Figure 3
Figure 3

Antitumor activity of apatinib against INR1G9 subcutaneous tumors in nude mice. (A) Tumor volumes measured every other day (n = 8). (B) Tumor weights measured after tumor dissection. (C) Representative picture of tumors in four groups. Scale bar, 1 cm. Apa 50, apatinib 50 mg/kg; Apa 150, apatinib 150 mg/kg; Su 40, sunitinib 40 mg/kg.

Citation: Endocrine Connections 8, 1; 10.1530/EC-18-0397

Figure 4
Figure 4

Antitumor activity of apatinib against INS-1 subcutaneous tumors in nude mice. (A and B) Tumor growth in apatinib- or sunitinib-treated mice (n = 8). Experiment was terminated when four mice died in the control group. (A) Tumor volumes measured every other day. (B) Representative picture of tumors in three groups. Scale bar, 1 cm. Apa 150, apatinib 150 mg/kg; Su 40, sunitinib 40 mg/kg. (C and D) Blood glucose and survival rate in apatinib- or sunitinib-treated mice (n = 8). Blood glucose was measured at indicated time points (C) and the survival rate (D) was recorded in the same batch of experiment.

Citation: Endocrine Connections 8, 1; 10.1530/EC-18-0397

Apatinib suppresses tumor angiogenesis in vivo

Because apatinib has been shown to target KDR specifically, we investigated the blood vessel formation in INR1G9 and INS-1 tumors. The density of blood vessels in tumors was calculated according to Pecam1 staining (Figs 5C and 6A). Although the low dose of apatinib modestly reduced the vessel density compared with that of the control group (P < 0.05), treatment with a high dose of apatinib significantly inhibited angiogenesis (P < 0.01), similar to the sunitinib administration group (P < 0.01) (Figs 5D and 6C). For INS-1 tumors, we have demonstrated that a special type of hemorrhagic-like region presents as blood-filled caverns with a smooth boundary and unlined by endothelial cells. This pseudo-hemorrhagic region formation is a result of blood vessel dilation followed by endothelial cell detachment (26). In the present study, we found that inhibition of angiogenesis in INS-1 tumors significantly reduced the areas of pseudo-hemorrhagic regions (Fig. 6A and B).

Figure 5
Figure 5

Apatinib reduced vessel density in INR1G9 subcutaneous tumors, but the hemorrhagic and necrotic areas showed no significant changes in tumors. (A) H&E staining of tumors. Scale bar, 200 μm. The full panorama of tumor in each group is at the right corner on each picture. Scale bar, 500 μm. (B) Quantitative analysis of the relative hemorrhagic regions (a) and necrotic regions (b) in (A). (C) Immunohistochemistry of Pecam1 in tumors, scale bar, 200 μm. (D) Quantitative analysis of positive rate of Pecam1 in tumors. Scale bar, 200 μm. Apa 50, apatinib 50 mg/kg; Apa 150, apatinib 150 mg/kg; Su 40, sunitinib 40 mg/kg.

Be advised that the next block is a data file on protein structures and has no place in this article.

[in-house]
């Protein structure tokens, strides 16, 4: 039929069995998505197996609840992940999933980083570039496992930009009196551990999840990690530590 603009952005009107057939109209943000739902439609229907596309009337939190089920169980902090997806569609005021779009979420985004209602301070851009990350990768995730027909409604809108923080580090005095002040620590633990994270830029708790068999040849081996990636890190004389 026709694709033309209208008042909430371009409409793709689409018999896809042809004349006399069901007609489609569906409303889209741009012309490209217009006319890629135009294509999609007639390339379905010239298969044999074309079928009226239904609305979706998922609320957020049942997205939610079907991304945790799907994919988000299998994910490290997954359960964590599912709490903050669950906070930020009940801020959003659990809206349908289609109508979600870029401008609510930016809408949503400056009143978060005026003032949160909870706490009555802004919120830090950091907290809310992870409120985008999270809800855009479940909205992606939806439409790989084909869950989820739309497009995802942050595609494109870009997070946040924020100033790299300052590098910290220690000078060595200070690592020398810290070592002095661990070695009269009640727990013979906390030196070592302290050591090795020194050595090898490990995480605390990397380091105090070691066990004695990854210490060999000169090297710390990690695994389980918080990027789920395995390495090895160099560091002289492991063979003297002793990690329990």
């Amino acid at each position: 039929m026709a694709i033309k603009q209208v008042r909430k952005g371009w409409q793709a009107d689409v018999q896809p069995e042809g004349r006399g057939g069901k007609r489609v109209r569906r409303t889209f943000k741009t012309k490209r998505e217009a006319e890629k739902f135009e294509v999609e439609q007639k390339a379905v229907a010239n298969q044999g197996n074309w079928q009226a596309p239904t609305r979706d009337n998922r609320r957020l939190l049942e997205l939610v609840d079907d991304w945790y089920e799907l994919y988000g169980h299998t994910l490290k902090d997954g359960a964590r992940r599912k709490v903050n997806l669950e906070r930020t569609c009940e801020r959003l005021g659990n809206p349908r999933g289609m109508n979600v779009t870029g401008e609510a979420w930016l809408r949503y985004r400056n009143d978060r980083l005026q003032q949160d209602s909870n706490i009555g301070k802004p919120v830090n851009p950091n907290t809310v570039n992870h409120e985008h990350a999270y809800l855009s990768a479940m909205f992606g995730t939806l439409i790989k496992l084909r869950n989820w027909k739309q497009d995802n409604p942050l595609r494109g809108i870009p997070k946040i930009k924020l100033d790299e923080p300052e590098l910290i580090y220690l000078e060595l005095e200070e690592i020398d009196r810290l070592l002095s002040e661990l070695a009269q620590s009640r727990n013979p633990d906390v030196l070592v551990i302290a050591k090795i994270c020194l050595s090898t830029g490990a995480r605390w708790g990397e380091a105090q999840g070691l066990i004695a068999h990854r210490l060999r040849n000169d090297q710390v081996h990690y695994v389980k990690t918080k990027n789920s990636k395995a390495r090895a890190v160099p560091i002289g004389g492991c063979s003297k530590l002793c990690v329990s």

Citation: Endocrine Connections 8, 1; 10.1530/EC-18-0397

Figure 6
Figure 6

Apatinib reduced the dilated blood vessel area and vessel density in INS-1 subcutaneous tumors. (A) H&E staining (upper panel) and Pecam1 staining (lower panel) of tumors (n = 8). (B) Quantitative analysis of the dilated blood vessel area in tumors. (C) Quantitative analysis of the vessel numbers in tumors according to the Pecam1 staining in (A). Scale bars, 200 μm. Apa 50, apatinib 50 mg/kg; Apa 150, apatinib 150 mg/kg; Su 40, sunitinib 40 mg/kg.

Citation: Endocrine Connections 8, 1; 10.1530/EC-18-0397

Apatinib does not affect intra-tumoral hemorrhage and necrosis in the INR-1G9 model

The main reason for necrosis in malignant tumors is the rapid growth of tumor cells without sufficient blood supply. In contrast to INS-1 tumors, INR1G9 tumors contain large amounts of diffusive hemorrhagic regions. The necrotic areas surrounded the hemorrhagic regions along the blood vessels, which suggested that intra-tumoral hemorrhage from the blood vessels interrupted the normal blood supply to the surrounding tumor cells. H&E staining showed that a large area of hemorrhage and necrosis was present in the middle of the untreated tumors, which was absent in the treated groups (Fig. 5A), probably due to the smaller size of the drug-treated tumors. In the treated groups, hemorrhagic and necrotic regions were present along the vessels throughout the tumors, and no differences in the rates of hemorrhage and necrosis were observed between the groups (Fig. 5B), which indicated that although apatinib and sunitinib treatments inhibited angiogenesis, they did not affect the process of hemorrhage.

Apatinib shows superior antitumor efficacy in an INR1G9 liver metastasis model compared with sunitinib